How has the pandemic changed Americans and their relationship to travel? Different affinities to wellness and work, travel that is more sustainable and more about connection with friends and family. As we move forward, it is also clear travel advertising has the opportunity to be much more inclusive.
IMPORTANT: These findings are brought to you from our independent research, which is not sponsored, conducted or influenced by any advertising or marketing agency. Every week since March 15, 2020, Destination Analysts has surveyed 1,200+ American travelers about their thoughts, feelings, perceptions and behaviors surrounding travel—specifically in the wake of the coronavirus pandemic—and explored a variety of topics. The key findings presented below represent data collected October 27-29.
Key Findings to Know:
Many Americans are looking at lifestyle changes, primarily centered on transforming their relationships with themselves, their family and work. Although change is less likely for Baby Boomer-aged travelers, fully one-third of those Millennial-age say they intend to change their lifestyle going forward (with another 20% uncertain if they will). Of top importance: being more mindful of wellness or self-care, spending more time with friends and family, achieving a healthier work-life balance and, relatedly, changing careers and/or jobs.
The relationship with travel will also change—more trips, using travel as a means to deeply connect with their friends and family, traveling more sustainably and with a greater environmental consciousness, and a greater focus on outdoor activities. And while nearly half of those that intend to change the way they travel going forward say they will travel more internationally, 48.5% say that the pandemic did open their mind to domestic travel opportunities. In addition, over 60% of Millennial age and younger travelers say they are interested in trying a digital nomad lifestyle.
Americans continue to regain normalcy lost to the Delta-variant surge. This week saw another 3 percentage point gain in those feeling that the U.S is largely normal for leisure activities (31.3%). Now 38.5% feel that the COVID situation will improve in the U.S. over the next month. The majority feel confident in their ability to travel safely and sentiment towards tourism in their own communities has improved (39.6% don’t want tourists in town, down from 48.6% at the end of August). The proportion of recent travelers who say that travel businesses were having trouble providing adequate service has declined over 5 percentage points in the last two weeks to 41.0%. Nevertheless, two-thirds of American travelers feel COVID will be with us for the long-term and thus it continues to impact travel. Over 38% still feel that COVID-19 has impacted their ability to have meaningful travel experiences (up from 34.4% two weeks ago) and 20.7% of recent travelers reported high levels of COVID anxiety on their last trip.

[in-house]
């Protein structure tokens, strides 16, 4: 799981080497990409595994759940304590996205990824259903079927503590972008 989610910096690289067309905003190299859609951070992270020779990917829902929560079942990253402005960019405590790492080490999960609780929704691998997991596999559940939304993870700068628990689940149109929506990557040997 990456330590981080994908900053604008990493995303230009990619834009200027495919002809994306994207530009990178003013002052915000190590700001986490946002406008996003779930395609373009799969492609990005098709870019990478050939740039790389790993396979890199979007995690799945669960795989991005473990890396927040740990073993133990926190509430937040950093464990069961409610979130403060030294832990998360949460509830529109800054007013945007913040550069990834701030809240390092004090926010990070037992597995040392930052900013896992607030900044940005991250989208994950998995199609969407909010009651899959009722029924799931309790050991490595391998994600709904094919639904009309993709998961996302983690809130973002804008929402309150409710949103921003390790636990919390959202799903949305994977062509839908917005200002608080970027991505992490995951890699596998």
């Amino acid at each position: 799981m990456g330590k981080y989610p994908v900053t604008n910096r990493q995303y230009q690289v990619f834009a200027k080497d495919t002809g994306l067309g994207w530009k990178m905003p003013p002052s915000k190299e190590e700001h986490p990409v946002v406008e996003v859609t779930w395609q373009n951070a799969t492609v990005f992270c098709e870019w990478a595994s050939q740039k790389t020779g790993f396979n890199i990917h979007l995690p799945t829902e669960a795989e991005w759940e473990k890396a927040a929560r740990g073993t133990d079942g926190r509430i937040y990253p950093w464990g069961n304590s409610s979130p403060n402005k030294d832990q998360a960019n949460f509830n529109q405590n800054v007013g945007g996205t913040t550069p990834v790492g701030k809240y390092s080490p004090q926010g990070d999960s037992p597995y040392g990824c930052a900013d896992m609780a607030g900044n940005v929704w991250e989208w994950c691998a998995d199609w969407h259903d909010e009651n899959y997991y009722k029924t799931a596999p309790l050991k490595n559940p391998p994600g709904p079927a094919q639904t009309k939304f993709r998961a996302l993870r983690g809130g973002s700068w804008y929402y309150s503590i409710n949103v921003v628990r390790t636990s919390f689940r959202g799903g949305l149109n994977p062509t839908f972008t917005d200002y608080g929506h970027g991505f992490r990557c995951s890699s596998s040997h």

The near-term outlook for travel is positive. This week, 83.8% of American travelers currently have trip plans, with 53.0% traveling at least once in the next three months. More than 7-in-10 American travelers did some travel dreaming and planning in the past week alone. Nearly 70% have high degrees of excitement about a potential getaway they had not previously considered (a good predictor of upcoming hotel performance).
Business and convention/group meetings travel is rebounding. When asked about the overnight trips American travelers expect to take in the next 3 months, 15.5% reported business travel (up from 11.8% October 1st) and 12.1% reported convention, conference or group meetings (up from 8.8%). Similarly, day trips for these types of travel are also up with 15.3% reporting a day trip for business (up from 10.7%) and 11.4% for convention, conference or group meetings (up from 8.5%).
Despite the strong desire for travel, Americans are more conscious about their spending. Right now, 52.5% say they will prioritize travel in their budgets—down from 59.8% just two weeks ago. Those that feel that it is a good time to spend on travel has declined from 45.1% to 38.9%. Three-in-five American travelers feel that travel prices are too high right now and 42.7% say that these high prices have kept them from traveling in the past month.
Travel advertising has a significant opportunity to be more inclusionary. Just 36.1% say they see people they identify with commonly featured in travel advertising and only 38.1% feel travel advertising is designed with people like them in mind. In fact, 15.0% feel that they have recently seen a travel ad that felt exclusionary and 19.4% saw an ad that felt inauthentic.
Follow us on social for infographics of these and other key findings. You can also download recent infographics here. Need assets for a presentation or something else? Find all the presentation decks from our ongoing traveler research here—new decks posted on Tuesday afternoon. And please join us Tuesdays at 11:00am EST for a live presentation of the latest insights into traveler perceptions and behaviors.
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